It’s easy to believe that once a person becomes a politician, he tends to lose touch with everyday reality as it’s lived by the majority of citizens since he’s usually too busy looking after his own interests. Nevertheless, a recent remark by Tsutomu Takebe, the secretary general of the Liberal Democratic Party, was so glaring in its cluelessness that it deserves special attention.
On Nov. 2, Takebe complained that television news reports of the Niigata earthquake didn’t show victims expressing their appreciation to LDP officials when they visited the area. Obviously, Takebe considered the visit little more than a failed photo op.
The central government, of course, dispatched rescue teams and the Self-Defense Forces, and plans to pass a supplementary budget for reconstruction efforts in the future, but it hasn’t done much to alleviate problems that the quake victims are suffering right now. Some will argue that this isn’t the central government’s responsibility, and the LDP, Takebe in particular, is always talking about “moral hazards,” which in this case means people expecting too much from their government. The fact is, Japanese people never expect help from the government.
The media therefore can’t be blamed for not showing something that doesn’t exist. It has been intense in its coverage of rescue efforts — the thousands of volunteers who went to the stricken area to help, and donations from famous people and nonfamous people. Maybe this is what riled Takebe: Everyone else gets a boost from TV, so why don’t we?
But isn’t it part of the government’s job to be the object of complaints from people who need an outlet for their disappointment? Naturally, when the Emperor and Empress visited the victims the cameras only showed grateful evacuees and reporters only interviewed people who were clearly impressed by the royal visit. One can safely assume there were evacuees who weren’t impressed (after all, the Emperor can’t help them practically), but the media has an obligation not to assail the aura of the Imperial couple with negative vibes.
The government has no such aura, and what the media did was construed by Takebe as provocative because they encouraged people to complain. Except for the extensive coverage of 2-year-old Yuta Minagawa’s miracle survival and rescue, the press has mostly been proactive in its coverage. The reporters’ mantra — “What do you need or want most?” — became monotonous but it kept viewers’ attention on the things that mattered.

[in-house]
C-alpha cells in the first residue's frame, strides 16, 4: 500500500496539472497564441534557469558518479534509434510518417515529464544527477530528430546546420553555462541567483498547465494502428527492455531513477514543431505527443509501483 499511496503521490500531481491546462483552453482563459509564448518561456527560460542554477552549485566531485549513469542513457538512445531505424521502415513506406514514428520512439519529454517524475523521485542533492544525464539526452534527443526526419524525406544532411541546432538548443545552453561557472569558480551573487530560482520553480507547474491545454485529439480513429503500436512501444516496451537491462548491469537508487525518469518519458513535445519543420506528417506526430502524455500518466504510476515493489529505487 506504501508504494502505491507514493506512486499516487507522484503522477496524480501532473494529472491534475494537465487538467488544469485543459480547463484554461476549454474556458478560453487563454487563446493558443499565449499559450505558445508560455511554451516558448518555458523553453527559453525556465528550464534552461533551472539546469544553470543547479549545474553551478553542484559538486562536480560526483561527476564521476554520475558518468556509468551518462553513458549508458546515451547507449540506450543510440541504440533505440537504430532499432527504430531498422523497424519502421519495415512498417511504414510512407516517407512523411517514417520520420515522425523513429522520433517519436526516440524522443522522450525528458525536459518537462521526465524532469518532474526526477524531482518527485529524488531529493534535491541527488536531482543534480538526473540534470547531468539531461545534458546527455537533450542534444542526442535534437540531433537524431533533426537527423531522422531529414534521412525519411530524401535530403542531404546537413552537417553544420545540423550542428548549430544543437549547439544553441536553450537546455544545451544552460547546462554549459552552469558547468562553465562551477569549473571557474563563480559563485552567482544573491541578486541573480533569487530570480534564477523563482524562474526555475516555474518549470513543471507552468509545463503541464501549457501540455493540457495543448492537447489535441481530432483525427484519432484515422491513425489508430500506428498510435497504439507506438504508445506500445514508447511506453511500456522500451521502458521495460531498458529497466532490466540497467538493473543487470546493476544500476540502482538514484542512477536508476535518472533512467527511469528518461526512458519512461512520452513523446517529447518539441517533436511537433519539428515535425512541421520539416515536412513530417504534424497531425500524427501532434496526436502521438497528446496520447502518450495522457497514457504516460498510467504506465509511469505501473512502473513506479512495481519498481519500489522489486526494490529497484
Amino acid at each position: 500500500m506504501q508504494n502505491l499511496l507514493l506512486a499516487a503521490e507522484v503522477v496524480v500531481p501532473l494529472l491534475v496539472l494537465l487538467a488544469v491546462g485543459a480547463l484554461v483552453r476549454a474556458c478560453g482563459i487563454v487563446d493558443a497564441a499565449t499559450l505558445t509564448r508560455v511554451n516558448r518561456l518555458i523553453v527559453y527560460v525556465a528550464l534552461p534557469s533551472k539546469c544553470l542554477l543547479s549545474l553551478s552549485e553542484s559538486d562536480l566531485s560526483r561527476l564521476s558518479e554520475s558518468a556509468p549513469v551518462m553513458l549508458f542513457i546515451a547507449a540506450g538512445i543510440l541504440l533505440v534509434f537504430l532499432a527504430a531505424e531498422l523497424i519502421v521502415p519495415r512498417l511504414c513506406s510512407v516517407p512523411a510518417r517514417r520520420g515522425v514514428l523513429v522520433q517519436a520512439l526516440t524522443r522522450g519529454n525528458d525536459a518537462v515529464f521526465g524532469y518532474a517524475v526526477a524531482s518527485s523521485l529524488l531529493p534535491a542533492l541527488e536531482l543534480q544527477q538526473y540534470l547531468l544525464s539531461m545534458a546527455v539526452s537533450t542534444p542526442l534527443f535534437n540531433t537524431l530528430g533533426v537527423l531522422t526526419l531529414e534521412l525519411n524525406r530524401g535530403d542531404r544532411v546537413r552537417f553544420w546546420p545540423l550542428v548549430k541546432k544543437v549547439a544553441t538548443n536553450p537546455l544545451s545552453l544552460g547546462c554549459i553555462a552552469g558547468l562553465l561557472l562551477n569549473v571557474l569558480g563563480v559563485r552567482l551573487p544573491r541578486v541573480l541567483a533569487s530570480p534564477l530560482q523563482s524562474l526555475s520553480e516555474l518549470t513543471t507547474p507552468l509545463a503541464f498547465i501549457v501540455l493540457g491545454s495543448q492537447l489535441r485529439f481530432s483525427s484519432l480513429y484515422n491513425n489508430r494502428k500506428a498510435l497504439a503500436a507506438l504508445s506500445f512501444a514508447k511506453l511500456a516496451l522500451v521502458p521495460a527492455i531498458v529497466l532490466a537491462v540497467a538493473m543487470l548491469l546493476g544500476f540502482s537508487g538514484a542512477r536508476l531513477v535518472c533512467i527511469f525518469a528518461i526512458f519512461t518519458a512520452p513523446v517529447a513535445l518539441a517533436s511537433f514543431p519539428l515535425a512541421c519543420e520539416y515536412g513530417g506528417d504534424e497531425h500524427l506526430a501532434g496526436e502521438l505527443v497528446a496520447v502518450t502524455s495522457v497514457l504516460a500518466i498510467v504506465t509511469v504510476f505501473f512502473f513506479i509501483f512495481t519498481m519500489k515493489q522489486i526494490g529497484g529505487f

NHK, in fact, devoted 24 hours, from the evening of Nov. 6 to the evening of Nov. 7, to live coverage of earthquake survivors on its General TV channel, allowing them to communicate with their fellow Japanese citizens.
Part of the purpose of the telethon was to raise money, but NHK didn’t solicit donations itself. It simply provided information on how to make contributions through the post office. What NHK did solicit was comments from both victims of the quake and viewers. These were either read on air every hour or so, or reproduced as text on a crawl at the bottom of the screen.
The comments from viewers were called oen (support) messages, and were mostly variations on a “hang-in-there” theme, while the comments from victims bore down on the mantra: What we want and need. Some evacuees were thinking in the present tense — better toilet facilities, hot food, partitions. Most, however, answered in the future tense. They wanted to “return to regular life,” and whatever help they were to receive should be channeled into making that a reality. These requests mostly came through interviews with reporters, but new technology proved its usefulness. Quake victims with moving-image features on their cell phones sent live visual feeds of themselves straight to NHK. The highly individual nature of this kind of communication made for interesting viewing. One man was blunt. “Frankly, what I need is money,” he said, his face filling the screen. “And I think the government should help.”
One could hardly call this a dialogue, but the purpose of the telethon, which also took in the many typhoon-related disasters that occurred this year, was to create a community of assistance and support that, in fact, had nothing to do with the government. Insurance was discussed. Problems related to the large number of elderly victims were analyzed. People who survived the Great Hanshin Earthquake offered advice. But no one on the NHK side said anything about whether or not the central government was or should be helping more.
Anyone making donations was urged to do so only through official channels, since scam artists were already fleecing well-meaning people by pretending to be charities. It’s a rule of thumb that applies to any kind of charitable contribution: Make sure the donation is as direct as possible.
By that token, it may be better if the authorities aren’t involved, since, in accordance with the “ants-to-sugar” theory, any time the central government is put in charge of collecting or disbursing money, you get a stampede of “interested parties” who will find a way to get their cut.
The LDP takes the view that it’s more appropriate for the citizens to help the victims of the Niigata earthquake through their own altruistic impulses than it is for the government to provide direct assistance. The central government once got very angry when local authorities in Tottori gave cash grants to disaster victims — the moral hazard thing again. Nevertheless, LDP members want to be seen showing up at evacuation centers and saying “gambatte.” And that’s their right. Just don’t expect people to be grateful.